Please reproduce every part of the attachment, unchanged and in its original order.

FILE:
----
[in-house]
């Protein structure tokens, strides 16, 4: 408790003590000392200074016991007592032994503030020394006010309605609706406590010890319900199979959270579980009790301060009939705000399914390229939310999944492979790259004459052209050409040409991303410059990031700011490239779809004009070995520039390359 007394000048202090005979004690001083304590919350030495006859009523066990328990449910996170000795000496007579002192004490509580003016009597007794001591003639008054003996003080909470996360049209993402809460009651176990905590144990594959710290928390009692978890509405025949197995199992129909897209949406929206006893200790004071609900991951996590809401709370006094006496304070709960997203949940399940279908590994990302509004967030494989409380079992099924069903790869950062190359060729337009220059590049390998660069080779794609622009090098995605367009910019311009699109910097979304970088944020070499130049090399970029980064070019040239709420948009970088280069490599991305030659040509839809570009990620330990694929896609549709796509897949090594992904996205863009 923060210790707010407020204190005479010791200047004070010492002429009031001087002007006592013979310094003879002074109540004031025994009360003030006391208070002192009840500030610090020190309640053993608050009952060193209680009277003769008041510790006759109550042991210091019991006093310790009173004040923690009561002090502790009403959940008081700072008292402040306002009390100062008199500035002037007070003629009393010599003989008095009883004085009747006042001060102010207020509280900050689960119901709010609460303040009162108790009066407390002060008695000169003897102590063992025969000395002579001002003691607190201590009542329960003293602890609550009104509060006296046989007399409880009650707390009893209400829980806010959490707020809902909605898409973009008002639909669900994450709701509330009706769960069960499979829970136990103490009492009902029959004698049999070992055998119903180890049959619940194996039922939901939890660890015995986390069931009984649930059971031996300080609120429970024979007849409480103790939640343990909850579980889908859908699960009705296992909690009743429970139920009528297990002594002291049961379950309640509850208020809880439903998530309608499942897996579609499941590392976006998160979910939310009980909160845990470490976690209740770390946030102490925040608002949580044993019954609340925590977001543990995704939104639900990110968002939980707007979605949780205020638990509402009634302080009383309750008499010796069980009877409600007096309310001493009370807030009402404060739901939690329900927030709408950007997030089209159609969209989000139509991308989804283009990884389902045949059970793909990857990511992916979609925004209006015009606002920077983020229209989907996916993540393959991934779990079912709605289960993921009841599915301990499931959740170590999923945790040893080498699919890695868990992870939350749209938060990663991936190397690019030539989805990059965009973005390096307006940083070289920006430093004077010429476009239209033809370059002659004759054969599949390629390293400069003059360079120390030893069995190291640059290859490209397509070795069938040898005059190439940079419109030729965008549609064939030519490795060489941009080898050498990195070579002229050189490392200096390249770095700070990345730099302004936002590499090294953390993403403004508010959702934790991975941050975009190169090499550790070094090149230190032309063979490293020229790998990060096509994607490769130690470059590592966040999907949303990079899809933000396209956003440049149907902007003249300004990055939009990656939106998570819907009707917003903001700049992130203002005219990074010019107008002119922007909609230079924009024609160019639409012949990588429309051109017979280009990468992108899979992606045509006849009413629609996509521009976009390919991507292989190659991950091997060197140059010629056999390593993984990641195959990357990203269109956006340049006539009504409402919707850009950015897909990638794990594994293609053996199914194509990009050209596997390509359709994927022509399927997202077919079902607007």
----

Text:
[in-house]
């Protein structure tokens, strides 16, 4: 408790003590000392200074016991007592032994503030020394006010309605609706406590010890319900199979959270579980009790301060009939705000399914390229939310999944492979790259004459052209050409040409991303410059990031700011490239779809004009070995520039390359 007394000048202090005979004690001083304590919350030495006859009523066990328990449910996170000795000496007579002192004490509580003016009597007794001591003639008054003996003080909470996360049209993402809460009651176990905590144990594959710290928390009692978890509405025949197995199992129909897209949406929206006893200790004071609900991951996590809401709370006094006496304070709960997203949940399940279908590994990302509004967030494989409380079992099924069903790869950062190359060729337009220059590049390998660069080779794609622009090098995605367009910019311009699109910097979304970088944020070499130049090399970029980064070019040239709420948009970088280069490599991305030659040509839809570009990620330990694929896609549709796509897949090594992904996205863009 923060210790707010407020204190005479010791200047004070010492002429009031001087002007006592013979310094003879002074109540004031025994009360003030006391208070002192009840500030610090020190309640053993608050009952060193209680009277003769008041510790006759109550042991210091019991006093310790009173004040923690009561002090502790009403959940008081700072008292402040306002009390100062008199500035002037007070003629009393010599003989008095009883004085009747006042001060102010207020509280900050689960119901709010609460303040009162108790009066407390002060008695000169003897102590063992025969000395002579001002003691607190201590009542329960003293602890609550009104509060006296046989007399409880009650707390009893209400829980806010959490707020809902909605898409973009008002639909669900994450709701509330009706769960069960499979829970136990103490009492009902029959004698049999070992055998119903180890049959619940194996039922939901939890660890015995986390069931009984649930059971031996300080609120429970024979007849409480103790939640343990909850579980889908859908699960009705296992909690009743429970139920009528297990002594002291049961379950309640509850208020809880439903998530309608499942897996579609499941590392976006998160979910939310009980909160845990470490976690209740770390946030102490925040608002949580044993019954609340925590977001543990995704939104639900990110968002939980707007979605949780205020638990509402009634302080009383309750008499010796069980009877409600007096309310001493009370807030009402404060739901939690329900927030709408950007997030089209159609969209989000139509991308989804283009990884389902045949059970793909990857990511992916979609925004209006015009606002920077983020229209989907996916993540393959991934779990079912709605289960993921009841599915301990499931959740170590999923945790040893080498699919890695868990992870939350749209938060990663991936190397690019030539989805990059965009973005390096307006940083070289920006430093004077010429476009239209033809370059002659004759054969599949390629390293400069003059360079120390030893069995190291640059290859490209397509070795069938040898005059190439940079419109030729965008549609064939030519490795060489941009080898050498990195070579002229050189490392200096390249770095700070990345730099302004936002590499090294953390993403403004508010959702934790991975941050975009190169090499550790070094090149230190032309063979490293020229790998990060096509994607490769130690470059590592966040999907949303990079899809933000396209956003440049149907902007003249300004990055939009990656939106998570819907009707917003903001700049992130203002005219990074010019107008002119922007909609230079924009024609160019639409012949990588429309051109017979280009990468992108899979992606045509006849009413629609996509521009976009390919991507292989190659991950091997060197140059010629056999390593993984990641195959990357990203269109956006340049006539009504409402919707850009950015897909990638794990594994293609053996199914194509990009050209596997390509359709994927022509399927997202077919079902607007």